The limited uses – and much greater disadvantages – of the term 'economic owner'
I’ll start by making it very clear that in the headline of this post I’m talking figuratively, and purely for the purposes of transfer pricing. I hope that goes without saying...
The term ‘economic owner’ may in some limited cases be a useful shorthand, in the context of intangible assets held by multinational groups. At a stretch, you could possibly say that it fits with the concept of DEMPE analysis under the OECD TP Guidelines. But it doesn’t really.
The term ‘economic owner’ is not actually used in the OECD TPG. And DEMPE analysis as prescribed in the TPG does not say that intangibles are regarded as being owned by the entities which carry out DEMPE functions.
The OECD TPG actually says that entities should be compensated on an arm’s length basis for functions performed, assets used, and risks assumed or managed. That’s very different. Because an entity may receive compensation without being an owner (or a holder of rights).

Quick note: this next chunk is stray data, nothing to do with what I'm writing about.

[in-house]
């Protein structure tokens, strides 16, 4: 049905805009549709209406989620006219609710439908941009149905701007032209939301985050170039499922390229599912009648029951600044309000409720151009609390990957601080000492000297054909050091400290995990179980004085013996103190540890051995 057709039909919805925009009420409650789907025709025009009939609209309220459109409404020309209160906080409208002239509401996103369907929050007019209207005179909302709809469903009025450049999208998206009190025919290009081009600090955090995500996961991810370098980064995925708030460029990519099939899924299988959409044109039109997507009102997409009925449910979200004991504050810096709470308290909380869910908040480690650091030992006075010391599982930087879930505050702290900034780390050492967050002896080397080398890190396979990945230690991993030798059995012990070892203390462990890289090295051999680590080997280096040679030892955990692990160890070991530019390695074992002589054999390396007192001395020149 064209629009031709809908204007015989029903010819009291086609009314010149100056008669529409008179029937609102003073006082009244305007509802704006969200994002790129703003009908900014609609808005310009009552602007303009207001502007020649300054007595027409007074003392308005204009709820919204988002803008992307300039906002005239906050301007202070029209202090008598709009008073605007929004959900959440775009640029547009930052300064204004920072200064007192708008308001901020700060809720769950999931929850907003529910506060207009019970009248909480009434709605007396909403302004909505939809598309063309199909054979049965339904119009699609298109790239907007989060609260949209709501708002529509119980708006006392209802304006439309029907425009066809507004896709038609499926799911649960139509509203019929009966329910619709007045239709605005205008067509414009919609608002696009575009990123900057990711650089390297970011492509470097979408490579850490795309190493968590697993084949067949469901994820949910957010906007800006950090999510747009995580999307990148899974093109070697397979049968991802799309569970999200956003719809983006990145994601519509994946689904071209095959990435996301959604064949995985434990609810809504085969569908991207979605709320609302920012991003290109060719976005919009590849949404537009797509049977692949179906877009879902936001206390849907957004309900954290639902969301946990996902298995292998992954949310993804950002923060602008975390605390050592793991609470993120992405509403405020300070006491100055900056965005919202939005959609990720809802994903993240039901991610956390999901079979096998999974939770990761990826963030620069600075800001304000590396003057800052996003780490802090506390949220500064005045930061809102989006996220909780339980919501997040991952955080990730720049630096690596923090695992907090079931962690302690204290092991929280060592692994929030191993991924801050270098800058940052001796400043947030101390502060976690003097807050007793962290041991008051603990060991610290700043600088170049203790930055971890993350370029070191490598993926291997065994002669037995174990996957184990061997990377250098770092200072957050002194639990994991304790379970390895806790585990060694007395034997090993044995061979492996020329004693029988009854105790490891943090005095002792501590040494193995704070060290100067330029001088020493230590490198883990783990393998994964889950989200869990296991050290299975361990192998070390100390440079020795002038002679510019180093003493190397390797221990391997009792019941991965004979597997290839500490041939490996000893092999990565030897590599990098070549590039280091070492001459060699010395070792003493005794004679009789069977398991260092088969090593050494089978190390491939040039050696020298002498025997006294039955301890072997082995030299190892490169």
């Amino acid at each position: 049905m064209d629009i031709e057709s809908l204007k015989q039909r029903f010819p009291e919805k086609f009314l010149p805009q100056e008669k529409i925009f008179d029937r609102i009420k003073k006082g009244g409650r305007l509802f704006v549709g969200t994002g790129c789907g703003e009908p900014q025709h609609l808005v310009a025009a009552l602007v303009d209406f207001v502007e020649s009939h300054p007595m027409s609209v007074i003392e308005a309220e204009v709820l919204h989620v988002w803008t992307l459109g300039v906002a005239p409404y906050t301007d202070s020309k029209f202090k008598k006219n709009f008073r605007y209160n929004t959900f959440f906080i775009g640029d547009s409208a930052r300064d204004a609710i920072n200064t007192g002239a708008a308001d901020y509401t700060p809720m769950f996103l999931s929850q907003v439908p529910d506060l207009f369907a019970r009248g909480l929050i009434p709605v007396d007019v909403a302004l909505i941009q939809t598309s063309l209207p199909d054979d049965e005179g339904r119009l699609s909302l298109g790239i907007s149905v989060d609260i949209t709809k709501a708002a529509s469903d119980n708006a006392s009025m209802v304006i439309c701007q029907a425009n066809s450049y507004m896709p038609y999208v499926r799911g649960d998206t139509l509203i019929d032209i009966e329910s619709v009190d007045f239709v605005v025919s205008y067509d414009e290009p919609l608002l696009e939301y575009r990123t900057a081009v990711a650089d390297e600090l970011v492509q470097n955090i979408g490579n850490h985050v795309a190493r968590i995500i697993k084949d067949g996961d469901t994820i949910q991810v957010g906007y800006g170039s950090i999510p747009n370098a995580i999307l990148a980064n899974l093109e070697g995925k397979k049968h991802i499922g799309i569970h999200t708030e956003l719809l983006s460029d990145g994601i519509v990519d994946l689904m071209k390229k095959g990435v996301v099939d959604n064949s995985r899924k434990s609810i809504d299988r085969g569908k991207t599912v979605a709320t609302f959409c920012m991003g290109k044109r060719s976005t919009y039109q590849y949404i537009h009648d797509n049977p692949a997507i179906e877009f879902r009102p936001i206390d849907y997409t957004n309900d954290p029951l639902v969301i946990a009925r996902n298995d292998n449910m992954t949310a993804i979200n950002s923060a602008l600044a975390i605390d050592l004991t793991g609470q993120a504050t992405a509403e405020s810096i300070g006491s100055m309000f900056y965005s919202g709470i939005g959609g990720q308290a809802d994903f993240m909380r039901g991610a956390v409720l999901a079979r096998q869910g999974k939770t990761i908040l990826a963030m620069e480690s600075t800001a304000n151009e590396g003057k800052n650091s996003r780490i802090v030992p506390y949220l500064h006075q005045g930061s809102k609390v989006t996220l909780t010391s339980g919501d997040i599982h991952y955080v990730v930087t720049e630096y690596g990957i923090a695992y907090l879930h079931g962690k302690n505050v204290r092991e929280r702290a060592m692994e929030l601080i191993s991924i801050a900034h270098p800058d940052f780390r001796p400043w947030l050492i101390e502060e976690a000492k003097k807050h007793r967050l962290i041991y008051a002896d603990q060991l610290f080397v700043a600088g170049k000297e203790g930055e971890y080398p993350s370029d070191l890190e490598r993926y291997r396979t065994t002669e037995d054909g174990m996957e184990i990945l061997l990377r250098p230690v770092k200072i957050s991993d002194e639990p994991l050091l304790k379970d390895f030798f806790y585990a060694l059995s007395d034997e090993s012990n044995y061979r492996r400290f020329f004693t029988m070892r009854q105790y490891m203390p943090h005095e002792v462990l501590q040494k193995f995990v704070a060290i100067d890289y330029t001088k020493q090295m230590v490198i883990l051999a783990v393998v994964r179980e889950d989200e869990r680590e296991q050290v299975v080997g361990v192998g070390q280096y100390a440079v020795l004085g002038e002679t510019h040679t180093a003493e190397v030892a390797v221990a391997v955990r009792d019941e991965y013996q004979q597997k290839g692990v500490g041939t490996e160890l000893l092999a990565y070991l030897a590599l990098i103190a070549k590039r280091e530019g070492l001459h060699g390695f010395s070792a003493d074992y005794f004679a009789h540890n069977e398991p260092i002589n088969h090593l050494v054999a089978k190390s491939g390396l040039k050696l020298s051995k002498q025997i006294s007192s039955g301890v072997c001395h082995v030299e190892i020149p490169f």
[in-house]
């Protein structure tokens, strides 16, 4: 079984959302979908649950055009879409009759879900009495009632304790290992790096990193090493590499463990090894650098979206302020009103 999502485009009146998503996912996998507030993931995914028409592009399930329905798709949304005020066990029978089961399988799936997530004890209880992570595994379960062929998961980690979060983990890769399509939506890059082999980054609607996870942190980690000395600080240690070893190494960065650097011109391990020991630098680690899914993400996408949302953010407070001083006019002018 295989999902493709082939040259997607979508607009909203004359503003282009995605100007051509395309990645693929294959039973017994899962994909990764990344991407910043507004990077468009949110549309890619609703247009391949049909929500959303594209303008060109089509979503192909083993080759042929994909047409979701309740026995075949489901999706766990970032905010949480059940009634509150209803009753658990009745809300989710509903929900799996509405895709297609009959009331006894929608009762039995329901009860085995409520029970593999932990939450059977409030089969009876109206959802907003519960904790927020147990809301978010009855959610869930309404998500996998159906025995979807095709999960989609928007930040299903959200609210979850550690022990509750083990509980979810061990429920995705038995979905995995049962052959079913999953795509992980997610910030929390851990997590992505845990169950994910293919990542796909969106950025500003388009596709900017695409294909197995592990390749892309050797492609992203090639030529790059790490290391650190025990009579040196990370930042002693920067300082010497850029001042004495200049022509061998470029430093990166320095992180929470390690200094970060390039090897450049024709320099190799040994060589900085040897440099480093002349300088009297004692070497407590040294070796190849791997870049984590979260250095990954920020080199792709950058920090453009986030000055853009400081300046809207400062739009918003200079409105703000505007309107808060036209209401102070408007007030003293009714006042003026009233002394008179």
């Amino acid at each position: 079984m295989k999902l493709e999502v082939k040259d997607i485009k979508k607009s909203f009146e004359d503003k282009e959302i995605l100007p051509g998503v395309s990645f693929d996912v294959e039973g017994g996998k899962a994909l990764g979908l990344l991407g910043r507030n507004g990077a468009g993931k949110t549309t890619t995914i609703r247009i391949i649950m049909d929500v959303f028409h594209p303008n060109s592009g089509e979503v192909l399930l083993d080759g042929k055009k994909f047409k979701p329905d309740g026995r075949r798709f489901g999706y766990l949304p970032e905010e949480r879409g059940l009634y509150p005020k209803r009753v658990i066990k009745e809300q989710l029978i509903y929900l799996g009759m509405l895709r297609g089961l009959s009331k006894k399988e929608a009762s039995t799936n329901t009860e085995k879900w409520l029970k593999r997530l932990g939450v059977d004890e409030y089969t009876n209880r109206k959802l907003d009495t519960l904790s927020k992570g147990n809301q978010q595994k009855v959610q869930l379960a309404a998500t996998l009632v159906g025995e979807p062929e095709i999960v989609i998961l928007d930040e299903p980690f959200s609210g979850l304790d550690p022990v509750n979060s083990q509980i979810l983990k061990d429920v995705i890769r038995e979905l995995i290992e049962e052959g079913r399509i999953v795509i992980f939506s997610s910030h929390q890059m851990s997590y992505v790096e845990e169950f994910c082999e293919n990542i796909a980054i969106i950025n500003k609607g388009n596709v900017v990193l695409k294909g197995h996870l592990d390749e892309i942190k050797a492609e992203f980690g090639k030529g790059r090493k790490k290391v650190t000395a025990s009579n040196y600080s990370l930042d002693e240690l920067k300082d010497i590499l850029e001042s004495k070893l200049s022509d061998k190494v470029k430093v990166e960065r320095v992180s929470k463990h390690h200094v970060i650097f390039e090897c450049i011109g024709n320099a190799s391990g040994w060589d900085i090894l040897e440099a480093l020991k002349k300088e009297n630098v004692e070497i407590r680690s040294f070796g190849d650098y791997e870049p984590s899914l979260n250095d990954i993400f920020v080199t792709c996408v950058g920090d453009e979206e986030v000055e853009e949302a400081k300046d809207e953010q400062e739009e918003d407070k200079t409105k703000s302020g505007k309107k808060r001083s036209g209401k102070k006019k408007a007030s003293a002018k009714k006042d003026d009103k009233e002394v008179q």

Problems arise when the term ‘economic ownership’ or ‘economic owner’ is masking sloppy thinking. Because the likely result is TP documentation that describes a controlled transaction which doesn’t actually exist, and which is therefore impossible to manage in legal and operational reality.
The aim should always be to design a TP arrangement in which four things are aligned: commercial substance, legal substance, operational practice and economic analysis. Any material failure in that alignment is going to lead to problems in the future.
That’s why the starting point for TP analysis of intangibles is always to identify the intangibles involved (which must be something which is capable of being owned or controlled) and the associated risks and contractual/legal rights.
To my mind, the concept of ‘economic ownership’ is nothing but a hindrance in this endeavour. What’s your view?
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